How can I delete Newsstand, Stocks, Game Center, Calendar, Reminders, Notes and other pre-installed stock Apple apps from my iPad or iPhone? How do I put Newsstand in a folder? And can I permanently delete other apps, so they're completely wiped from my iTunes account?
We get these questions a lot. We're a nation of neat freaks, apparently, and we hate having unwanted app icons on our iPad and iPhone screens. More seriously, unwanted apps take up storage space on your iPad or iPhone.
See also: Find out everything there is to know about iOS 8 in our iOS 8 review
This feature was based on iOS 7, although many of the features are still available in iOS 8. Don't miss our top iOS 8 tips article here: 29 iOS 8 tips & tricks: Get to know iOS 8's best new features
How to delete an iOS app or game from your iPad or iPhone
Okay, let's start with the basic deletion process. (This is for the beginners. If you know how this works, skip ahead to the next step.)
Start your iPhone or iPad and go to the Home screen (press the Home button below the screen, or touch all five fingers to the screen and draw them inwards like a claw.) Find the icon for the app you want to delete, and press and hold it for a few seconds. It (and all the other icons on the screen) will start to wobble gently, and a small cross will appear in a grey circle by each. Tap the cross, then confirm you want to delete the app.
The app icons start wobbling...
Tap the cross and it'll ask you to confirm the deletion
And this is what it looks like in iOS 6:
How to delete an iOS app from iTunes on your Mac
If you sync your iPhone or iPad with a Mac on a regular basis, you'll need to remove the app from the Mac too. Open iTunes, make sure you're in the library section (if you're in the iTunes Store, click on Library at the top right of the screen), then select Apps from the dropdown menu at the top left. Find the icon of the app you want rid of, right-click it and select Delete.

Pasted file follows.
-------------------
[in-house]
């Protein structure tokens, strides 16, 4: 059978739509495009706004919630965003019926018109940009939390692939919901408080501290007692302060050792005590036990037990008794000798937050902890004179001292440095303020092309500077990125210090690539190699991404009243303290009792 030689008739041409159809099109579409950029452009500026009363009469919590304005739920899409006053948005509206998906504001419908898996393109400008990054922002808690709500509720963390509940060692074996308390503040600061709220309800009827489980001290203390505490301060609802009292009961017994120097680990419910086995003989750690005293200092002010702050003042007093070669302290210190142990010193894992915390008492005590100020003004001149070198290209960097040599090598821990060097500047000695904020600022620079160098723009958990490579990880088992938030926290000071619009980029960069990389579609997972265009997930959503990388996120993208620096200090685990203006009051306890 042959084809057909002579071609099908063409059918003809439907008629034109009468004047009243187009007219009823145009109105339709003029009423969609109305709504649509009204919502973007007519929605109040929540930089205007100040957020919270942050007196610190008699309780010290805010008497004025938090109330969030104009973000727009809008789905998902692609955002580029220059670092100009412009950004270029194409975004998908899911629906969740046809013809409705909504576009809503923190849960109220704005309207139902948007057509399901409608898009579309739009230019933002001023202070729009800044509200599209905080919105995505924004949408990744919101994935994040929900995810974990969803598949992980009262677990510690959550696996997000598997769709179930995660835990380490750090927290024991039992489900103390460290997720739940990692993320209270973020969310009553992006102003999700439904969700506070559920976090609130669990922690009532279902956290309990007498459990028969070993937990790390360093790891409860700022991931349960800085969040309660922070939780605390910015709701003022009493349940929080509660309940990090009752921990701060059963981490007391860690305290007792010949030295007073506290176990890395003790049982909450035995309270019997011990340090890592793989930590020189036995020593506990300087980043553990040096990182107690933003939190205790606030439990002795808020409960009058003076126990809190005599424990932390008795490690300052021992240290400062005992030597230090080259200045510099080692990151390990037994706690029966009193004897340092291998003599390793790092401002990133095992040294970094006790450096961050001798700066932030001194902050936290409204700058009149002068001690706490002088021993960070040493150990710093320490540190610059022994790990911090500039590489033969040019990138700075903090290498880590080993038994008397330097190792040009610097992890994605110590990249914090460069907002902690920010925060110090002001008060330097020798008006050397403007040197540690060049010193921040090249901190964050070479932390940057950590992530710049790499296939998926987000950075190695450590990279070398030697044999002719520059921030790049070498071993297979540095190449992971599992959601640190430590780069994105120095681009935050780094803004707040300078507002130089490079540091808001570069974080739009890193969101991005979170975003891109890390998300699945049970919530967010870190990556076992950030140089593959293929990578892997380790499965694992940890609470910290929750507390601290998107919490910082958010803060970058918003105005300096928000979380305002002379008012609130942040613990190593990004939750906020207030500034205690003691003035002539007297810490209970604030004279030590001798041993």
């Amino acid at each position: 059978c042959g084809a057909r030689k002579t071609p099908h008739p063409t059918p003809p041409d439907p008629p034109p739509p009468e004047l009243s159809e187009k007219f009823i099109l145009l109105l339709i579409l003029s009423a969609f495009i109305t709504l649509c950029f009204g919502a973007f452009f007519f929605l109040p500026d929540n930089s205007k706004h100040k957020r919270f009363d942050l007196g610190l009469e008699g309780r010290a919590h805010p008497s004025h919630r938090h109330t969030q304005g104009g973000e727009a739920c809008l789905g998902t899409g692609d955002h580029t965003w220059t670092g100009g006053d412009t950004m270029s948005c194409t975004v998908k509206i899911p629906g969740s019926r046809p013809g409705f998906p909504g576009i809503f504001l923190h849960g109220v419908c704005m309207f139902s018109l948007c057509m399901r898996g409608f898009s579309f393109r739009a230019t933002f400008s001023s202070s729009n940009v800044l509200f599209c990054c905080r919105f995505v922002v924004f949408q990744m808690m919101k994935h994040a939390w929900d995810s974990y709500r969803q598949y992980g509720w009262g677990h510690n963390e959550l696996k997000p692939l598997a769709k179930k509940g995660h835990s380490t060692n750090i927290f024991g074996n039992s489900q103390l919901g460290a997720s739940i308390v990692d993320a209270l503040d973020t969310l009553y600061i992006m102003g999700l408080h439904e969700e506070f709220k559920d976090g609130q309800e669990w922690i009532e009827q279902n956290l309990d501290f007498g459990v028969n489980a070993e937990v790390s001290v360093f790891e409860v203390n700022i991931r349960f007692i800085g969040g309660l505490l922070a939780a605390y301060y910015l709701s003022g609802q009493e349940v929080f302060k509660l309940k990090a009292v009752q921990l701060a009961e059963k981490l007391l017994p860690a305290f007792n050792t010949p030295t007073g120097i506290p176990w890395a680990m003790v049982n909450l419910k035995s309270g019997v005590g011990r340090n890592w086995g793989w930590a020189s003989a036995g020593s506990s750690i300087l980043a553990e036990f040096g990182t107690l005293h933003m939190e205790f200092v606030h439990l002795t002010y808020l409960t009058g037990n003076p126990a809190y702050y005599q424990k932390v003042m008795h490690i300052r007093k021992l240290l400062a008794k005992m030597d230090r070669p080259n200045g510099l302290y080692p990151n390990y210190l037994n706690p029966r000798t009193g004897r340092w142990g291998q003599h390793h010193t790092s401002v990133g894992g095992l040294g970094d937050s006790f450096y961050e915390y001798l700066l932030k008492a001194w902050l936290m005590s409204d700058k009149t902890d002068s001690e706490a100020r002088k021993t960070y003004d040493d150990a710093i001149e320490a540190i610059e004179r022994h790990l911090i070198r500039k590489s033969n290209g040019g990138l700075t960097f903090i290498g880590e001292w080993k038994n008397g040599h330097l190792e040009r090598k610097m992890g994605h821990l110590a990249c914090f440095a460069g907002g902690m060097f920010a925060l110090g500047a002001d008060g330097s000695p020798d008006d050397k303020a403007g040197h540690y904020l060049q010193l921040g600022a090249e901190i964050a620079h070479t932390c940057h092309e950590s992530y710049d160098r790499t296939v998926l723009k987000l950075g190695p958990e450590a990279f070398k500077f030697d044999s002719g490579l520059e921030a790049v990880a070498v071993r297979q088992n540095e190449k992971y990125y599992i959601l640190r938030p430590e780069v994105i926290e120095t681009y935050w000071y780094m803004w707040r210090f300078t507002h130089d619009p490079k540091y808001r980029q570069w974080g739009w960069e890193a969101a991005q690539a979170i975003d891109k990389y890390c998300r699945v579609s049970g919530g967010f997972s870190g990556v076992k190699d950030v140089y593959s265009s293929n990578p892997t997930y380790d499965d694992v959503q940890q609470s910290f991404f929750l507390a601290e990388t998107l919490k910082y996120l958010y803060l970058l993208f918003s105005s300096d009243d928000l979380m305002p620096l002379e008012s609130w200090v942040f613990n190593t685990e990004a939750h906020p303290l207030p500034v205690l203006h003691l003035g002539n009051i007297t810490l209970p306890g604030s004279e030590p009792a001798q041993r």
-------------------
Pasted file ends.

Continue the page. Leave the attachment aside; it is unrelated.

How to recover a deleted iPhone or iPad app in iTunes
If you ever change your mind and want to get the deleted app back, don't worry - Apple's App Store will remember that you've bought it already. Find the app on the App Store and it will offer the option to download it once again, instead of the usual price tag or 'FREE'. Click download and you won't be charged again.
Can I delete an app from my App Store account permanently?
But what if you want to remove the app from your App Store account permanently?
This might seem like an odd thing to ask, but when you're updating apps, you don't want your list of purchased apps to be clogged up with free apps you tried once then deleted. If you wanted to reinstall an app you deleted a while ago, you may find yourself skimming through a huge list of tried and discarded apps, particularly if your app attention span is as short as ours.
Apple fans have been crying out for this feature for a while, but sadly at present it isn't possible.
If you don't want your updates clogged up with deleted apps, however, you can just look at the ones on your iOS device. If you're looking at a view of updates with 'Purchased' at the top, hit the 'Updates' button at the top left.
If you're worried about other people who use your iPhone or iPad (or share your iTunes account) seeing embarrassing or adult apps on your purchase history, the best policy is probably to log out from your iTunes/App Store account when you hand over the device. Then if they need to download an app you can type in the password for them.
We've rounded up links to all our iPhone tips and tutorials here: iPhone tips and tutorials, everything you need to know
How to remove Newsstand, Game Center and other pre-installed stock Apple apps
Not everyone likes Apple's own apps, but it's not easy to get rid of them; Apple doesn't allow you to simply delete Newsstand, Safari, Notes, Game Center and the rest. (We think this is rather inconsiderate policy, and it's one of the things we discuss in this article about Apple's 'monopoly'.) You can get around that, but it may not be worth the effort.
What we do, as a far simpler workaround, is hide the icons for the Apple apps we don't use, in a folder called 'Apple stuff'.